The History of the Pomander Ball | Victorian History


Pomanders have been popular throughout the ages, not only as a lovely gift, Christmas decoration, or closet freshener, but as a coveted possession. Here is some information Meredith Sweetpea uncovered that was written in 1822 about scent balls and pomanders.

Scent Balls and Pomanders

Of very ancient date are these pretty perfumed caskets, and gentry of the olden time had as much pleasure in them as do the belles of the present in artistic vinaigrettes. In the thirteenth and fourteenth centuries it was deemed an essential to a lady in full dress. Gentlemen, too, fond of sweet and spicy odors, availed themselves of this custom.

“A scent ball,” mentioned as belonging to the daughter of an earl, in 1321, is described as a “poume all aumbre,” of which, doubtless, ambergris was a principal ingredient. Nutmegs set in silver and much decorated with stones and pearls were also in request. These delicate creations for the toilette are alluded to as “rare and highly prized.”

Even crowned heads did not disdain acquaintance with the attractive trifle. When in 1423 account was made of the valuables of King “Henry the Fift,” prominence was given to “a musk ball of gold weighing eleven ounces, and another of silver-gilt,” hardly less precious, counting the costly ingredients. A little later the style that they be “worn as a pendant to a lady’s girdle’ was in vogue.

Many recipes for the compounding of these aromatic balls were then offered for popular favor. Probably because less expensive, oranges were introduced as a satisfactory substitute, but special preparation was demanded; often dried Seville oranges were studded with cloves and other pungent spices, and were regarded as a preservation against infection. A writer of Wolsey’s time describes the cardinal “entering a crowded chamber, holding in his hand a very fair orange, whereof the meat within was taken out, and filled up again with the part of a sponge, wherein vinegar and other convections against pestilent airs, into the which he ominously smelt when passing among the press.”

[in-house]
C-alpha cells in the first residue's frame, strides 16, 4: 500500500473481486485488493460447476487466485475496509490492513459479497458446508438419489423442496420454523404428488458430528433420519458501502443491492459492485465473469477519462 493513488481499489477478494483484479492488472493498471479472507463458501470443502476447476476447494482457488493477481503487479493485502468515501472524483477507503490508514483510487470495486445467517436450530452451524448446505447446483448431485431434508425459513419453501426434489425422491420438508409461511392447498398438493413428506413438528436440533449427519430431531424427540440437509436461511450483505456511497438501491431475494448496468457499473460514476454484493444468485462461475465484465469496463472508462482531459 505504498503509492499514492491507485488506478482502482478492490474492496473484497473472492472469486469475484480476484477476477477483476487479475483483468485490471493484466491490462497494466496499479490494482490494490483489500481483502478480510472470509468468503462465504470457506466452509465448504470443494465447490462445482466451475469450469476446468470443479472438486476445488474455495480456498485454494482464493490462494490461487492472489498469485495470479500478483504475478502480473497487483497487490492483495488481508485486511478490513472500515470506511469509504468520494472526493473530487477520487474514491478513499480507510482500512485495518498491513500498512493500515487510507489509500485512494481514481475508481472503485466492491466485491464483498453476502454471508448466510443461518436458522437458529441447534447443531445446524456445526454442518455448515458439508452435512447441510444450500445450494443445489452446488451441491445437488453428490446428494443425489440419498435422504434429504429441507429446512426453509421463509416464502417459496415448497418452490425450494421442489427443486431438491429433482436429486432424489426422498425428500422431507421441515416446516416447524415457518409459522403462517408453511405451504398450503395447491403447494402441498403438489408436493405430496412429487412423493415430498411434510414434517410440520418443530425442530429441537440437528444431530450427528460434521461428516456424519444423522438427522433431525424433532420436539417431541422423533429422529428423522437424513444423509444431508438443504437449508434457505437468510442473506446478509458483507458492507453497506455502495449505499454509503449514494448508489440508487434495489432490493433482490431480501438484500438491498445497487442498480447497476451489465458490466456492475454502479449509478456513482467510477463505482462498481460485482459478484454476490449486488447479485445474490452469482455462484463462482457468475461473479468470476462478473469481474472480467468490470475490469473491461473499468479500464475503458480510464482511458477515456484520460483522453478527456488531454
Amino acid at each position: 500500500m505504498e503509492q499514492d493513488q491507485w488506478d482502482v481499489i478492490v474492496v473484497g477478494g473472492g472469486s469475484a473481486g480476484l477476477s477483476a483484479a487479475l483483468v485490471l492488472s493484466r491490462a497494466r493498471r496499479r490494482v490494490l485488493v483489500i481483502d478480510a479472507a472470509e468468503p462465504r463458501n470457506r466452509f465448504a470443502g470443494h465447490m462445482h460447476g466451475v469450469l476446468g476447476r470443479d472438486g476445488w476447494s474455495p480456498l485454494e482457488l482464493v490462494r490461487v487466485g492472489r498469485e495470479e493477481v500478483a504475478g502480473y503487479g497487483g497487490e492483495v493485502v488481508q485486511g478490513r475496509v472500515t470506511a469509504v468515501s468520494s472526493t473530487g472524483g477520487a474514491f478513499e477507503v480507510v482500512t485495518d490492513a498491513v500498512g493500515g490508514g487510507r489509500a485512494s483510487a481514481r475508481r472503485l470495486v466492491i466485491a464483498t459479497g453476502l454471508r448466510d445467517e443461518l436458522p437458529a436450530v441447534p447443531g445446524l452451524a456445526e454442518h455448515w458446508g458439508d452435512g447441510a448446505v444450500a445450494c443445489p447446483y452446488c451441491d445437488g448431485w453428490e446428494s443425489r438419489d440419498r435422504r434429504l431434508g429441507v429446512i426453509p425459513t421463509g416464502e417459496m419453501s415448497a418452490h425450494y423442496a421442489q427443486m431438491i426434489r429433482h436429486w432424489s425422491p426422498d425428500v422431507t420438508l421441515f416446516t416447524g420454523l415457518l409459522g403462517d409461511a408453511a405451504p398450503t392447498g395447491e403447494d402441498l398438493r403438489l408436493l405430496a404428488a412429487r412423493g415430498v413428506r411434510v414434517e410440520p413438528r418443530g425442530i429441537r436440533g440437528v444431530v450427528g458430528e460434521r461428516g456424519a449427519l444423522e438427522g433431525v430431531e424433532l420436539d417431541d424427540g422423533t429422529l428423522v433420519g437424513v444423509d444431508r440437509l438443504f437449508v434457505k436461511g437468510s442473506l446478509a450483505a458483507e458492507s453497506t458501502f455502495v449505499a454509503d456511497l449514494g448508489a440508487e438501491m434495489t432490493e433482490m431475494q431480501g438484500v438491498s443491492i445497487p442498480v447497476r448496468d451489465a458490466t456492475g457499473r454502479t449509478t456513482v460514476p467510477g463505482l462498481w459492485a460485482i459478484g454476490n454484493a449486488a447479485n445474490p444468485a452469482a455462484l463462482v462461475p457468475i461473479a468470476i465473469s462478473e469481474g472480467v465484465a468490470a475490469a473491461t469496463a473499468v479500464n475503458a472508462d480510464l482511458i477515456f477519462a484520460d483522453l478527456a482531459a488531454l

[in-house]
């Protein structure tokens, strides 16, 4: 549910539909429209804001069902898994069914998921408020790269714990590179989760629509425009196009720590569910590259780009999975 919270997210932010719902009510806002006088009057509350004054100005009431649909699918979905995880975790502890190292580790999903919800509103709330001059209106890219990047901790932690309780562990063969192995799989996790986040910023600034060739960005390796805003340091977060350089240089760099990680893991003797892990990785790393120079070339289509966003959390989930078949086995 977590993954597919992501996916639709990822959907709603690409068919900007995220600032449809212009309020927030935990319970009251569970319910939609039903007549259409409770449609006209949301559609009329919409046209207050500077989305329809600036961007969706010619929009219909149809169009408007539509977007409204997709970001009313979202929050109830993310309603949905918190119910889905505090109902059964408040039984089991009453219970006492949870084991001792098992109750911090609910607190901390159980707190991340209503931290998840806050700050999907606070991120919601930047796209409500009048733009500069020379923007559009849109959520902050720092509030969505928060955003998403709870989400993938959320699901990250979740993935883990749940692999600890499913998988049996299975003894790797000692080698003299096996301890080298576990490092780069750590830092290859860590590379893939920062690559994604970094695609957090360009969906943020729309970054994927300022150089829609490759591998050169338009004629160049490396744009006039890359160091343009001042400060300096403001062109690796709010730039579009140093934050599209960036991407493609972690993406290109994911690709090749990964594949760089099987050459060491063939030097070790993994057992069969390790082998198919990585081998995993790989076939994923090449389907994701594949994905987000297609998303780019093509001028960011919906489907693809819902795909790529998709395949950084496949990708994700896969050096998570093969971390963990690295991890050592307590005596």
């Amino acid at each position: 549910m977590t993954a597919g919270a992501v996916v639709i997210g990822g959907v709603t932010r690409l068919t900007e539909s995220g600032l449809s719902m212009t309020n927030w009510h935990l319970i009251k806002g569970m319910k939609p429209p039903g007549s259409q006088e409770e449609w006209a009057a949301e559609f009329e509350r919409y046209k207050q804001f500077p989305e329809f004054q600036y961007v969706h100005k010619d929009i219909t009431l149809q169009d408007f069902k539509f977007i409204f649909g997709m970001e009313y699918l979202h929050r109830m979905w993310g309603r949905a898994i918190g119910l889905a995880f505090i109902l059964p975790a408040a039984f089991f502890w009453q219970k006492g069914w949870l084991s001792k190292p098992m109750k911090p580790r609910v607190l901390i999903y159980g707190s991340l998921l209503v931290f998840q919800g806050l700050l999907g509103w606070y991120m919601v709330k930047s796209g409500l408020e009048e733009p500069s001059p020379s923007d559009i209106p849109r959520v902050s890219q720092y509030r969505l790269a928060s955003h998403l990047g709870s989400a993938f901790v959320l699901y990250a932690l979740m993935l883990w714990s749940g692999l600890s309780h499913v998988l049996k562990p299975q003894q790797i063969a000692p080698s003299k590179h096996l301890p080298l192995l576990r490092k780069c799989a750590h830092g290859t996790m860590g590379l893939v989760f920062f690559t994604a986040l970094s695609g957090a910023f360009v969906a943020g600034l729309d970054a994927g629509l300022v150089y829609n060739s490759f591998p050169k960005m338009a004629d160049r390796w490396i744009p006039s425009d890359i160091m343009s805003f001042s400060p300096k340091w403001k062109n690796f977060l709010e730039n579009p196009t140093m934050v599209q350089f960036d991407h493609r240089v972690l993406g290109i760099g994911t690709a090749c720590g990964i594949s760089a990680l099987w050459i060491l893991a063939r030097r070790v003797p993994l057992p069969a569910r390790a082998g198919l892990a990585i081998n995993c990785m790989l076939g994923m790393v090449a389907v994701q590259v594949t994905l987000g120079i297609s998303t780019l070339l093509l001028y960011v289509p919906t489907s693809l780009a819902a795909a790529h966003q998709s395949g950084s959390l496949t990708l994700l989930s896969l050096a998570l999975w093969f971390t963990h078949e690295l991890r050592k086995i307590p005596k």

In the gilt and silver pomanders perforations were made, through which odors from hidden spices escaped. We have them in our own day, artistic and dainty in appearance, often adorned with gems, having chains and rings attached, as did “or well-appointed foremothers,” and containing the very essence of sweet and searching odors, pungent perfumes, filling the atmosphere with “intangible delight.

The Modern Pomander

Today, homemade pomander balls are often used to freshen closets and serve as a chemical free way to repel pests, such as moths. Unlike chemical closet fresheners, they will not pollute the air with substances that can be harmful to children or pets.

–excerpted from Victorian Embroidery and Crafts

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